The advent of social media has radically altered how people, especially young people, communicate. While the rise of cyberbullying is well recognized, the role social media plays in youth violence is not.
In a phenomenon known as “cyberbanging,” social media can intensify conflicts among youth in neighborhoods with high rates of violence, leading to offline violence, including physical fights and gun violence.
University of Connecticut School of Social Work assistant professor Caitlin Elsaesser has received a two-year $250,000 K01 award from the national Centers for Disease Control and Prevention (CDC) to research how social media conflict contributes to youth firearm violence and develop a social media-based intervention to address this pressing issue.
Elsaesser’s work is part of the first federal funding in 24 years to study firearm injury prevention. In 2019, U.S. lawmakers overturned an embargo on firearm research, and last week the CDC announced funding awarded to 16 researchers across the country. Elsaesser is one of two researchers in this cohort to receive a K01 award, early career development awards that provide intensive training and mentorship to develop the next generation of research leaders.
Data suggests cyberbanging plays an important role in youth violence, but experts are at a loss to understand the ways they might curb it. Traditional interventions like street outreach programs have not been designed to address conflict that starts online.
Separate studies suggest technology may be an avenue to address adolescent mental health. But no one has yet taken this work and applied it to the problem of cyberbanging.
Elsaesser will collaborate with her longstanding partner, COMPASS Youth Collaborative, on this study. COMPASS is a Hartford-based youth development agency that works with low-income youth and engages them in relationships to provide opportunities that help them succeed. COMPASS’ Peacebuilder program is a street outreach violence prevention program that connects Peacebuilders (violence outreach workers) with Hartford’s most disconnected youth, providing conflict mediation, crisis intervention, and counseling services. Elsaesser will work with COMPASS youth and staff to develop a social media-based intervention to reduce cyberbanging.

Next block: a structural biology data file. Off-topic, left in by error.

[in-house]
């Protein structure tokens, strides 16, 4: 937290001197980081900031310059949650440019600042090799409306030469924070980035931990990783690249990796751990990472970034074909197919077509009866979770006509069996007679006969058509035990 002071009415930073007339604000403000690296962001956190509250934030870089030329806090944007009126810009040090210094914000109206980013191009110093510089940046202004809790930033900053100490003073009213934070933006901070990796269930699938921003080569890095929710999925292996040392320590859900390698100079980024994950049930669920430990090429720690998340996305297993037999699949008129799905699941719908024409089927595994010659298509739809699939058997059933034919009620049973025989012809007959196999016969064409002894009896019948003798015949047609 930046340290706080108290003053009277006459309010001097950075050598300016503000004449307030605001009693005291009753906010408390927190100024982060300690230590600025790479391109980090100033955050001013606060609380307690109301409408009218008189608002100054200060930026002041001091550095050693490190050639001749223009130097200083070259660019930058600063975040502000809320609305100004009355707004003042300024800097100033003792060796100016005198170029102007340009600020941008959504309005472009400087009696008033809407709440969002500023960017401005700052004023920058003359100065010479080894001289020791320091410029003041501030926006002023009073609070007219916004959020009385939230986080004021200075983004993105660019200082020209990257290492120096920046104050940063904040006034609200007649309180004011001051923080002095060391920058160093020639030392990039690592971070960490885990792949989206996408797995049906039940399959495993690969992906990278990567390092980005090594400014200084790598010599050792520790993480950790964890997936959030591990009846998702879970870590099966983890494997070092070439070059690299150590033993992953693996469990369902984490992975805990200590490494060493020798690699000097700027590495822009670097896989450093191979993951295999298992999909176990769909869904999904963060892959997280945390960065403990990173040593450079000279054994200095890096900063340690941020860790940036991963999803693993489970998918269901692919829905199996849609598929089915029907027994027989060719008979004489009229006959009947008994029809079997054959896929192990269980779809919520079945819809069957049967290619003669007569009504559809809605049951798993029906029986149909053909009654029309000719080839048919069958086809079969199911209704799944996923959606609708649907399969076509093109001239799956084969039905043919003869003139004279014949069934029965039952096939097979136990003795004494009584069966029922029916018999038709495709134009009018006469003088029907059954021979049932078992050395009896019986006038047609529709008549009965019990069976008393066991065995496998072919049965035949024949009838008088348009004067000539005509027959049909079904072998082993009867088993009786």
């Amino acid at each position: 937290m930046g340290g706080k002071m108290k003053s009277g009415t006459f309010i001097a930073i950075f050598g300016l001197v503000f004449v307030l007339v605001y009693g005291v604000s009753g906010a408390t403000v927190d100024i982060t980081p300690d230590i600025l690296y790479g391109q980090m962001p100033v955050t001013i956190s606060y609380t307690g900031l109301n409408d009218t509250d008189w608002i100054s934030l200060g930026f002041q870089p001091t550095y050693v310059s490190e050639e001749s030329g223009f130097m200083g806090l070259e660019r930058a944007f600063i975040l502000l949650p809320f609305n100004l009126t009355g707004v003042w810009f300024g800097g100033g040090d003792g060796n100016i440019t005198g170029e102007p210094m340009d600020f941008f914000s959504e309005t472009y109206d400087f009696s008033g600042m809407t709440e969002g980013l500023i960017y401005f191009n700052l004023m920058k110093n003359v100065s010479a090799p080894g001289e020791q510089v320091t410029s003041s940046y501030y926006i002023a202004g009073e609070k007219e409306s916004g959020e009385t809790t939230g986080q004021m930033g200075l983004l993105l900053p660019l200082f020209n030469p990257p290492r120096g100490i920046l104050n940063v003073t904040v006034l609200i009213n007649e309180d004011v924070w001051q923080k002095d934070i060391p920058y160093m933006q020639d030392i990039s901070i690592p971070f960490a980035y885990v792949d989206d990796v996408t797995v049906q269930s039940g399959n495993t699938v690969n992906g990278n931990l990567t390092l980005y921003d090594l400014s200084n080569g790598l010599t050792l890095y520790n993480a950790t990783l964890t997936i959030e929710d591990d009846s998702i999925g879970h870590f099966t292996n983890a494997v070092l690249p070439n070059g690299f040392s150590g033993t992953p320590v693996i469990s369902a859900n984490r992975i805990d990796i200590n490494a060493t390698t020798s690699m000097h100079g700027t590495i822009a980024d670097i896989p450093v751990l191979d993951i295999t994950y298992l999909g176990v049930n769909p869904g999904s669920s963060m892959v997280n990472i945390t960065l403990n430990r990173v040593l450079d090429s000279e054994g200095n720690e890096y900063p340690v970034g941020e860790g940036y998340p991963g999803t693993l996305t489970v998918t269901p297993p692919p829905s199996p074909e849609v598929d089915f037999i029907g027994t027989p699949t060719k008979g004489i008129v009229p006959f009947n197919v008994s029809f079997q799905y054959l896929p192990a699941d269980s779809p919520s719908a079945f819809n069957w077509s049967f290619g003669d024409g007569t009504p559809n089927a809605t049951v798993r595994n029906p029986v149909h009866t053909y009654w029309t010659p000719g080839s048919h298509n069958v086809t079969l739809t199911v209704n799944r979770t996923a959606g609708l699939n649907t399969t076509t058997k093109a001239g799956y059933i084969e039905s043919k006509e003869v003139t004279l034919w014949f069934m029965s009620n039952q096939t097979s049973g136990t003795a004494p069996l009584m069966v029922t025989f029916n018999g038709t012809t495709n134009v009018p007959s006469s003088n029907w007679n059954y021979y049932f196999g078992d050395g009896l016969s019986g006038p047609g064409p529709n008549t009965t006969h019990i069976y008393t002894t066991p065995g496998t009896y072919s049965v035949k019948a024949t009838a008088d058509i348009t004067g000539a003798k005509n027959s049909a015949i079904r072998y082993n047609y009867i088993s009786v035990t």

Few youth violence interventions have involved youth in the development of their programs. This project takes a community-based participatory approach, soliciting input through focus groups from both the COMPASS Peacebuilders and youth to develop a social media-based intervention that reflects their values and preferences. By considering the preferences and values of the community, the developed interventions will have a much better chance of succeeding.
“I am honored to be a part of this groundbreaking group of CDC grantees that recognizes the public health crisis of firearm violence in the U.S.,” Elsaesser says. “This award is an outgrowth of a four-year partnership with COMPASS Youth Collaborative and is a recognition of the importance of violence prevention researchers being guided by agencies and youth who truly understand their communities.”
This award will help Elsaesser launch her career as an independent researcher through training in mixed methods, intervention development, social media-based interventions, and leadership. She will receive mentorship from Kim Gans and Sherry Pagoto, both at the University of Connecticut, and Maury Nation at Vanderbilt University.
This award will lead to a grant application to develop and test a technology-enhanced street outreach intervention to reduce cyberbanging and youth violence.
Elsaesser holds a Ph.D. from the University of Chicago in the School of Social Service Administration. Her research interests include adolescent development and wellbeing, youth participatory action research and community participatory methods, community, school and family contexts of development, victimization, violence and perpetration and the role of technology in interpersonal violence.